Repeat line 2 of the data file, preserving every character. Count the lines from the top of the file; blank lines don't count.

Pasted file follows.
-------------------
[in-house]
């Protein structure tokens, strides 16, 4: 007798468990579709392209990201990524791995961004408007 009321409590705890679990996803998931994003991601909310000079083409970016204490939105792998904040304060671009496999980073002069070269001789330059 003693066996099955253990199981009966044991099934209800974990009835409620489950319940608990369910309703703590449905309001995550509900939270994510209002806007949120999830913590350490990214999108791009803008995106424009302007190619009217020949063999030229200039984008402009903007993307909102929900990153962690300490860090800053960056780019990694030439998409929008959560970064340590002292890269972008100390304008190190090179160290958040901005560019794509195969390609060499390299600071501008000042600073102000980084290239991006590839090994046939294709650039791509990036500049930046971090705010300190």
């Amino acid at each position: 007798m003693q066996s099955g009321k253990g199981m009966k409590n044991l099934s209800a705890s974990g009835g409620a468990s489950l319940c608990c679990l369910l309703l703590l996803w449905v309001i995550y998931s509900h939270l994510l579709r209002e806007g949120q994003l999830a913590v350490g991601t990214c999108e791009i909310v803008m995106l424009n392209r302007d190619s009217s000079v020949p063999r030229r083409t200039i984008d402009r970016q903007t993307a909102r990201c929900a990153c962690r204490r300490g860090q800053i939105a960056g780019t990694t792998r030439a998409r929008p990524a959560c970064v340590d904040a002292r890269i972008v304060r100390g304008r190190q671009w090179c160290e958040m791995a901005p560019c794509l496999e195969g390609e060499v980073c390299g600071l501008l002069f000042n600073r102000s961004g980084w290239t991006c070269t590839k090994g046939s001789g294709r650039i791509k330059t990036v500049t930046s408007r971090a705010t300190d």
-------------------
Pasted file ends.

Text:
């Protein structure tokens, strides 16, 4: 007798468990579709392209990201990524791995961004408007 009321409590705890679990996803998931994003991601909310000079083409970016204490939105792998904040304060671009496999980073002069070269001789330059 003693066996099955253990199981009966044991099934209800974990009835409620489950319940608990369910309703703590449905309001995550509900939270994510209002806007949120999830913590350490990214999108791009803008995106424009302007190619009217020949063999030229200039984008402009903007993307909102929900990153962690300490860090800053960056780019990694030439998409929008959560970064340590002292890269972008100390304008190190090179160290958040901005560019794509195969390609060499390299600071501008000042600073102000980084290239991006590839090994046939294709650039791509990036500049930046971090705010300190």